would have resulted in the virtual closure of the British Office at |
Baghdad, was successfully thwarted. a Ship^s letters'", i .e., letters |
containing bills of lading, etc., or relating to cargo on board, continued i
to be carried unstamped by the Company's vessels until 1901, when j|
portable letter-boxes were provided on board by the Ottoman Post
Office for the reception of such covers; no use however was made of ^
the boxes, and after some months they were withdrawn. In 1901, m
consequence of a difficulty made by the Turkish post office at Jiddah
In 1882
^plaints \

About this item


This volume is Volume I, Part II (Historical) of the Gazetteer of the Persian Gulf The historical term used to describe the body of water between the Arabian Peninsula and Iran. , ’Omān and Central Arabia (Government of India: 1915), compiled by John Gordon Lorimer and completed for press by Captain L Birdwood.

Part II contains an 'Introduction' (pages i-iii) written by Birdwood in Simla, dated 10 October 1914, 'Table of Chapters, Annexures, Appendices and Genealogical Tables' (pags v-viii), and 'Detailed Table of Contents' (ix-cxxx). These are also found in Volume I, Part IA of the Gazetteer (IOR/L/PS/20/C91/1).

Part II consists of three chapters:

  • 'Chapter X. History of ’Arabistān' (pages 1625-1775);
  • 'Chapter XI. History of the Persian Coast and Islands' (pages 1776-2149);
  • 'Chapter XII. History of Persian Makrān' (pages 2150-2203).

The chapters are followed by nineteen appendices:

Extent and format
1 volume (1165 pages)

Volume I, Part II is arranged into chapters that are sub-divided into numbered periods covering, for example, the reign of a ruler or regime of a Viceroy, or are arbitrarily based on outstanding land-marks in the history of the region. Each period has been sub-divided into subject headings, each of which has been lettered. The appendices are sub-divided into lettered subject headings and also contain numbered annexures, as well as charts. Both the chapters and appendices have further subject headings that appear in the right and left margins of the page. Footnotes appear occasionally througout the volume at the bottom of the page which provide further details and references. A 'Detailed Table of Contents' for Part II and the Appendices is on pages cii-cxxx.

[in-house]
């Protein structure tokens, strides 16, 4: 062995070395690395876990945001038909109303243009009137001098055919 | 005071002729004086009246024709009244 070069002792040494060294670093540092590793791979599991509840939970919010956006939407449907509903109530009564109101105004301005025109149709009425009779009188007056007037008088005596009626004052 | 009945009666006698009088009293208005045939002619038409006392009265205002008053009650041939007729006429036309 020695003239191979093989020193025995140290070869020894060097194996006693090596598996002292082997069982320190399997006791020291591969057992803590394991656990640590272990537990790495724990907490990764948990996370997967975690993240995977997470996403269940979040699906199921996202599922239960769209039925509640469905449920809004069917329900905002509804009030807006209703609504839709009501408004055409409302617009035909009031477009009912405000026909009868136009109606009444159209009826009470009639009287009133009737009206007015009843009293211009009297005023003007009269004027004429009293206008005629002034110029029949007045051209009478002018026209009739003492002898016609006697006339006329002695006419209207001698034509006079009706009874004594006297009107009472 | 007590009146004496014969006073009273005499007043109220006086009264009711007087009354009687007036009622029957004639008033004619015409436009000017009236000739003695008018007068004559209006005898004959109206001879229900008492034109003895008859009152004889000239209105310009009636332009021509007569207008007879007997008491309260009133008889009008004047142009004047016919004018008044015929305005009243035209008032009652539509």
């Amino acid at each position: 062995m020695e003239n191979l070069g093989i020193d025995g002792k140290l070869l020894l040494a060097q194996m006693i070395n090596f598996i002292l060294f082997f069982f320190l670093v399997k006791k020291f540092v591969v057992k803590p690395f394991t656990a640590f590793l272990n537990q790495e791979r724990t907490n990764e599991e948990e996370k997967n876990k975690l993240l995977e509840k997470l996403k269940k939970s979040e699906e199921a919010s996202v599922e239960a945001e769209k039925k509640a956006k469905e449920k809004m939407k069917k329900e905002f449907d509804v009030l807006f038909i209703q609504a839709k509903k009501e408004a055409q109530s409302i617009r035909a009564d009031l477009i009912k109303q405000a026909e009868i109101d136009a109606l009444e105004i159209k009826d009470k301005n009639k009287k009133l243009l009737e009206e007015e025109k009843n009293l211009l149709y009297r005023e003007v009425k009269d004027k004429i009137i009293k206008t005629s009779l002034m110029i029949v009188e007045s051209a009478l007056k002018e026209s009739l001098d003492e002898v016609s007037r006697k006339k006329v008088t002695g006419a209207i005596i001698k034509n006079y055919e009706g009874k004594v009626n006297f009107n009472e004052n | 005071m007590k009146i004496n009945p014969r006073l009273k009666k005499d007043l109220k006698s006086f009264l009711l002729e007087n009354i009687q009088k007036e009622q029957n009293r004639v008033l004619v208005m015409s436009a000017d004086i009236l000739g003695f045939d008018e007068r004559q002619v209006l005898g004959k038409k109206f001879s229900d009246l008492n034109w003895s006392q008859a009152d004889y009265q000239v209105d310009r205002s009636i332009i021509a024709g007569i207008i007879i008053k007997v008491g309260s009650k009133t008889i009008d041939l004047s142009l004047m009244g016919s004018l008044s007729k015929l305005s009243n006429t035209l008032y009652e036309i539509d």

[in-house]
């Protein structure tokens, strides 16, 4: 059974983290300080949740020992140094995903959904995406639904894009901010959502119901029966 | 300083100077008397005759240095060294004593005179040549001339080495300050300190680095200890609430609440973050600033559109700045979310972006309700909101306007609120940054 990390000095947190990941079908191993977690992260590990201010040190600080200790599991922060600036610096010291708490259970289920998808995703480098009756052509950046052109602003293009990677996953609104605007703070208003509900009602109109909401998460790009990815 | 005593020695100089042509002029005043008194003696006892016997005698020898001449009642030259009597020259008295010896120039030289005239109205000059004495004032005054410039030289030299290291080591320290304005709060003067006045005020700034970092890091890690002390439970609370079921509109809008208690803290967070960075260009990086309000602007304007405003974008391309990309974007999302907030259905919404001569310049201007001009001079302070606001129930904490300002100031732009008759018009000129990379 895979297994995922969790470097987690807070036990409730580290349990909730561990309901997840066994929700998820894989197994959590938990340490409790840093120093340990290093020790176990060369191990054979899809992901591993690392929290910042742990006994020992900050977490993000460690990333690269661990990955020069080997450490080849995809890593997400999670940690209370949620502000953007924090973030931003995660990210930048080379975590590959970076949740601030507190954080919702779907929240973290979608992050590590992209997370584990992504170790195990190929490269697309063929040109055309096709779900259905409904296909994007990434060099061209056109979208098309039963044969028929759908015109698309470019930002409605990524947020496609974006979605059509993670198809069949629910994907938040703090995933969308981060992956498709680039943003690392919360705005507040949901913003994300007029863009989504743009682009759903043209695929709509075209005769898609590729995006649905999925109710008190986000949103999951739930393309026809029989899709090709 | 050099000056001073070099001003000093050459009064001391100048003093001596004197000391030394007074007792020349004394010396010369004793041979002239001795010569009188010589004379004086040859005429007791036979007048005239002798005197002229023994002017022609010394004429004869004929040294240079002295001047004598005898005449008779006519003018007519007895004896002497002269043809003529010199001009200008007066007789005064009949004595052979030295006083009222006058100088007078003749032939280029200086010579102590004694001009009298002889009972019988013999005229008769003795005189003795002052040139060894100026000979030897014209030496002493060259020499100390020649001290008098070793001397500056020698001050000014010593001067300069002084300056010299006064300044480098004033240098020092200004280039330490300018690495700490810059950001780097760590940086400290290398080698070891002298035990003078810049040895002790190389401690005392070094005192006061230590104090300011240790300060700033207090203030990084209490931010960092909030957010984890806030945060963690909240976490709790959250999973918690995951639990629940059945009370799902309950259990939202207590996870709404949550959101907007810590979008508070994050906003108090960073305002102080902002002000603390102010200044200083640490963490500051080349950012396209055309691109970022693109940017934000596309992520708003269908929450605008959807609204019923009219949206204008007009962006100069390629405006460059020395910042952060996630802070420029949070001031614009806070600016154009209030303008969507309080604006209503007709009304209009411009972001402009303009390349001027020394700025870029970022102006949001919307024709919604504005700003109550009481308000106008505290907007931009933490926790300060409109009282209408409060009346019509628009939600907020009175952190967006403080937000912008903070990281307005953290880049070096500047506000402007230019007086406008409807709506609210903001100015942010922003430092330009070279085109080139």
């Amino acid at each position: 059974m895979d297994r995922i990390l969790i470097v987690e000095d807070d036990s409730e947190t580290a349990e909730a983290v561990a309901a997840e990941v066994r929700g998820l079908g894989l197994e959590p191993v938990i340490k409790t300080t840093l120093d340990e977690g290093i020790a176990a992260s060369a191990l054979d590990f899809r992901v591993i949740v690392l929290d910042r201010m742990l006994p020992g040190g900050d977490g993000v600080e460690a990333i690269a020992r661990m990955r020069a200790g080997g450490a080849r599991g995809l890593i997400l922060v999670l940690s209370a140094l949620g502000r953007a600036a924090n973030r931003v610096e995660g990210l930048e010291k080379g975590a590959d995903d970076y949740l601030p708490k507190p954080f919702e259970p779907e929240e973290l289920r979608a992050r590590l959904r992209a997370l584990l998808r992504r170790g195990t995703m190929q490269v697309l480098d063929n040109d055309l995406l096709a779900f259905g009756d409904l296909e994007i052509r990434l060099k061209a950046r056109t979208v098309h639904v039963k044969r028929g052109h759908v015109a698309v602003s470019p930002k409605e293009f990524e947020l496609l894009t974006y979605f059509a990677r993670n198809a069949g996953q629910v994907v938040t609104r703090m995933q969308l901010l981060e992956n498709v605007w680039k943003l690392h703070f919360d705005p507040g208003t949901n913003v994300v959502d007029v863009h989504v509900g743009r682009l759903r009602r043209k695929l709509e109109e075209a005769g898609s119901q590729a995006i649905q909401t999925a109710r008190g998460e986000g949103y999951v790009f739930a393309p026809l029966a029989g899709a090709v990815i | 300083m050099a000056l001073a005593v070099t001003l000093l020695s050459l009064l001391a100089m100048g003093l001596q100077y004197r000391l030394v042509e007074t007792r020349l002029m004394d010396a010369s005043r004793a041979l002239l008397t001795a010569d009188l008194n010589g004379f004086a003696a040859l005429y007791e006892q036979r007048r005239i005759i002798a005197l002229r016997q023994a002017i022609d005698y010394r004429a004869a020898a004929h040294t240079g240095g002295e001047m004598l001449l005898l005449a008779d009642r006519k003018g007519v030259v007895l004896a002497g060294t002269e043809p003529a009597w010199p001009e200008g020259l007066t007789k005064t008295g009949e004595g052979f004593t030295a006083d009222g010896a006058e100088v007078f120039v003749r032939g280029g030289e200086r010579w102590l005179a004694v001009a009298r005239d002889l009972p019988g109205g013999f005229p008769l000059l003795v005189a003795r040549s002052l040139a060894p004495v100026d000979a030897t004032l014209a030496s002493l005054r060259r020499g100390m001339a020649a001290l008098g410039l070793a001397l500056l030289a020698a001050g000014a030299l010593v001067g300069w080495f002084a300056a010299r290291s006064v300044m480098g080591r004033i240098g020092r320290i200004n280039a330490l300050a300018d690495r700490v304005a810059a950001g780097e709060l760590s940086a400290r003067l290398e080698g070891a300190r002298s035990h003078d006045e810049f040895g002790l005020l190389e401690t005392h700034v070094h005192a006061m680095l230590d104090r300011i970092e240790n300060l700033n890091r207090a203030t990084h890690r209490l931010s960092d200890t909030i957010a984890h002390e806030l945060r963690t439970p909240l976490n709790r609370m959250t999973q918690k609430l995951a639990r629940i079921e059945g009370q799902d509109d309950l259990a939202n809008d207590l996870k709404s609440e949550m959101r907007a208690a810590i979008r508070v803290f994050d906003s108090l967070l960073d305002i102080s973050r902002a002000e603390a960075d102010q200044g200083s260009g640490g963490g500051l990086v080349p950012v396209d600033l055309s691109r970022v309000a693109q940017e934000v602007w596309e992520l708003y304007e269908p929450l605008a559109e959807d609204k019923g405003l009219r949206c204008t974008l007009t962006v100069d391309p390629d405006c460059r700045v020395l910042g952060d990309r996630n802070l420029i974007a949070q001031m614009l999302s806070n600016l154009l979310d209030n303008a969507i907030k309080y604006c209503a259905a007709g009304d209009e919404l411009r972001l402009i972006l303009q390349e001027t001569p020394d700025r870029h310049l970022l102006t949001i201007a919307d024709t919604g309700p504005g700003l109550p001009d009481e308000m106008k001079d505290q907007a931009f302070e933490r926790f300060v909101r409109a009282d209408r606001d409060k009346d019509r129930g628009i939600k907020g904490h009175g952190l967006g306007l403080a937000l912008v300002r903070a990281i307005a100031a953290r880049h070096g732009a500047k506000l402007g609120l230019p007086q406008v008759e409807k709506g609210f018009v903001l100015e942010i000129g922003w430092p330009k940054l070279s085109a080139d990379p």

Physical characteristics

The foliation sequence is circled in pencil, in the top right corner of the recto The front of a sheet of paper or leaf, often abbreviated to 'r'. of each folio. It begins on the first folio with text, on number 879, and ends on the last folio with text, on number 1503.

Written in
English and Arabic in Latin and Arabic script
View the complete information for this record

Use and share this item

Share this item
Cite this item in your research

'Gazetteer of the Persian Gulf. Vol I. Historical. Part II. J G Lorimer. 1915' [‎2464] (981/1262), British Library: India Office Records and Private Papers, IOR/L/PS/20/C91/2, in Qatar Digital Library <> [accessed 5 December 2023]

Link to this item
Embed this item

Copy and paste the code below into your web page where you would like to embed the image.

<meta charset="utf-8"><a href="">'Gazetteer of the Persian Gulf. Vol I. Historical. Part II. J G Lorimer. 1915' [&lrm;2464] (981/1262)</a>
<a href="">
	<img src="!280,240/0/default.jpg" alt="" />
IIIF details

This record has a IIIF manifest available as follows. If you have a compatible viewer you can drag the icon to load it. in Universal viewerOpen in Mirador viewerMore options for embedding images

Use and reuse
Download this image